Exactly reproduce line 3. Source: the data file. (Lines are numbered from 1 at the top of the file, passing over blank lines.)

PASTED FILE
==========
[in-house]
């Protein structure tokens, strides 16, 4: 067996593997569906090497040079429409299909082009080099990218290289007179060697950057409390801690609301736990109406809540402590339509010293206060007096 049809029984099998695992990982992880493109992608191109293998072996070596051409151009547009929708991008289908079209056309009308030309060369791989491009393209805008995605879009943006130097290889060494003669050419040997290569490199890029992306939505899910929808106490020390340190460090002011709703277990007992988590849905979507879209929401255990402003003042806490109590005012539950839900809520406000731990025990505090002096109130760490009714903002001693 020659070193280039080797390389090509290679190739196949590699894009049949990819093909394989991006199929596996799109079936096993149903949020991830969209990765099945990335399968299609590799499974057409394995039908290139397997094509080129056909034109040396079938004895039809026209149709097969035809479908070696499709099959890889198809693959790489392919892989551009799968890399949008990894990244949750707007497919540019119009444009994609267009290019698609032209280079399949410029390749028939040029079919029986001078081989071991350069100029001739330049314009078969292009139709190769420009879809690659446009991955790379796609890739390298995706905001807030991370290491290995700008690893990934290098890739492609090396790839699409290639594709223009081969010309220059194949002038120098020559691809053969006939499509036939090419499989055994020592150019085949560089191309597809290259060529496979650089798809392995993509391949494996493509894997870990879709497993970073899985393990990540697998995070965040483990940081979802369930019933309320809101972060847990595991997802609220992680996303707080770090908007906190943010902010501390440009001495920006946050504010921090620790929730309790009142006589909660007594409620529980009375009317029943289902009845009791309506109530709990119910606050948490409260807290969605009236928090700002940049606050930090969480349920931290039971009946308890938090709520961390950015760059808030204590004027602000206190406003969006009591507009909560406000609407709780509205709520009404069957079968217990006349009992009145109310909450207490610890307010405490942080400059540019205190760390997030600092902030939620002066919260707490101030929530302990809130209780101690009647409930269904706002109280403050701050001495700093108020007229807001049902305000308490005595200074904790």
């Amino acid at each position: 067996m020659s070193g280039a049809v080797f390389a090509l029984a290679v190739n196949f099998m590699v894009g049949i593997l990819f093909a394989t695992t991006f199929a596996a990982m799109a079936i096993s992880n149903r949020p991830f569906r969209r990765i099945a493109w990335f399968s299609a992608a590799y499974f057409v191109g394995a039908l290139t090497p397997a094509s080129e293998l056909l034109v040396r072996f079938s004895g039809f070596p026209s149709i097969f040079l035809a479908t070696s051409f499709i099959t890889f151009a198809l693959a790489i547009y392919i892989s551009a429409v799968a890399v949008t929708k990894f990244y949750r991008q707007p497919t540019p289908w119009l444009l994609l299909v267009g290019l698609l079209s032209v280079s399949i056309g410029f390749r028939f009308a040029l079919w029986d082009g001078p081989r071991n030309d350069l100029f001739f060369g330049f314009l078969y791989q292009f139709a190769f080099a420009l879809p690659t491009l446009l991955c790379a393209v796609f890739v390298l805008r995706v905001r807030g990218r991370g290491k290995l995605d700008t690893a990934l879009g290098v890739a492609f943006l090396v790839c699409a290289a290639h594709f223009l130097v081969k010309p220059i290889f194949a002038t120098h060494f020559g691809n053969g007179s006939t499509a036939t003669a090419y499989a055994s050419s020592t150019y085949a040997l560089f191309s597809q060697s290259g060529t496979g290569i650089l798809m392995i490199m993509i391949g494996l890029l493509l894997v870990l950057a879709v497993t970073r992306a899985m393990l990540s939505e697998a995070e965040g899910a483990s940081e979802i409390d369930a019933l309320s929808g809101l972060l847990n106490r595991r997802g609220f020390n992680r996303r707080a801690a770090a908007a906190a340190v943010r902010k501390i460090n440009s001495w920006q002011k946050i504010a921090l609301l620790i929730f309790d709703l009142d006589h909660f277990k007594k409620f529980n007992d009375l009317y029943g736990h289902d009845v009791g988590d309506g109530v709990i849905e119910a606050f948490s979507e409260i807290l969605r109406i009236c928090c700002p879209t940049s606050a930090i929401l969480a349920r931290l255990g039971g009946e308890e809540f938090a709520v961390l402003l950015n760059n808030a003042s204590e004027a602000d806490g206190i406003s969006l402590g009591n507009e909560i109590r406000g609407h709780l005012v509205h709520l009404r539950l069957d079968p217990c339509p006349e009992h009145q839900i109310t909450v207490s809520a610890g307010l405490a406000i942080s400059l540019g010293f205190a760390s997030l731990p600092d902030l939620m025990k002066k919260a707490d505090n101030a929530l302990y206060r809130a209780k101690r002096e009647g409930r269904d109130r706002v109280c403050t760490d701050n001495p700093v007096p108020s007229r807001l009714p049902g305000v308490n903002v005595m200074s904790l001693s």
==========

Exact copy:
């Amino acid at each position: 067996m020659s070193g280039a049809v080797f390389a090509l029984a290679v190739n196949f099998m590699v894009g049949i593997l990819f093909a394989t695992t991006f199929a596996a990982m799109a079936i096993s992880n149903r949020p991830f569906r969209r990765i099945a493109w990335f399968s299609a992608a590799y499974f057409v191109g394995a039908l290139t090497p397997a094509s080129e293998l056909l034109v040396r072996f079938s004895g039809f070596p026209s149709i097969f040079l035809a479908t070696s051409f499709i099959t890889f151009a198809l693959a790489i547009y392919i892989s551009a429409v799968a890399v949008t929708k990894f990244y949750r991008q707007p497919t540019p289908w119009l444009l994609l299909v267009g290019l698609l079209s032209v280079s399949i056309g410029f390749r028939f009308a040029l079919w029986d082009g001078p081989r071991n030309d350069l100029f001739f060369g330049f314009l078969y791989q292009f139709a190769f080099a420009l879809p690659t491009l446009l991955c790379a393209v796609f890739v390298l805008r995706v905001r807030g990218r991370g290491k290995l995605d700008t690893a990934l879009g290098v890739a492609f943006l090396v790839c699409a290289a290639h594709f223009l130097v081969k010309p220059i290889f194949a002038t120098h060494f020559g691809n053969g007179s006939t499509a036939t003669a090419y499989a055994s050419s020592t150019y085949a040997l560089f191309s597809q060697s290259g060529t496979g290569i650089l798809m392995i490199m993509i391949g494996l890029l493509l894997v870990l950057a879709v497993t970073r992306a899985m393990l990540s939505e697998a995070e965040g899910a483990s940081e979802i409390d369930a019933l309320s929808g809101l972060l847990n106490r595991r997802g609220f020390n992680r996303r707080a801690a770090a908007a906190a340190v943010r902010k501390i460090n440009s001495w920006q002011k946050i504010a921090l609301l620790i929730f309790d709703l009142d006589h909660f277990k007594k409620f529980n007992d009375l009317y029943g736990h289902d009845v009791g988590d309506g109530v709990i849905e119910a606050f948490s979507e409260i807290l969605r109406i009236c928090c700002p879209t940049s606050a930090i929401l969480a349920r931290l255990g039971g009946e308890e809540f938090a709520v961390l402003l950015n760059n808030a003042s204590e004027a602000d806490g206190i406003s969006l402590g009591n507009e909560i109590r406000g609407h709780l005012v509205h709520l009404r539950l069957d079968p217990c339509p006349e009992h009145q839900i109310t909450v207490s809520a610890g307010l405490a406000i942080s400059l540019g010293f205190a760390s997030l731990p600092d902030l939620m025990k002066k919260a707490d505090n101030a929530l302990y206060r809130a209780k101690r002096e009647g409930r269904d109130r706002v109280c403050t760490d701050n001495p700093v007096p108020s007229r807001l009714p049902g305000v308490n903002v005595m200074s904790l001693s």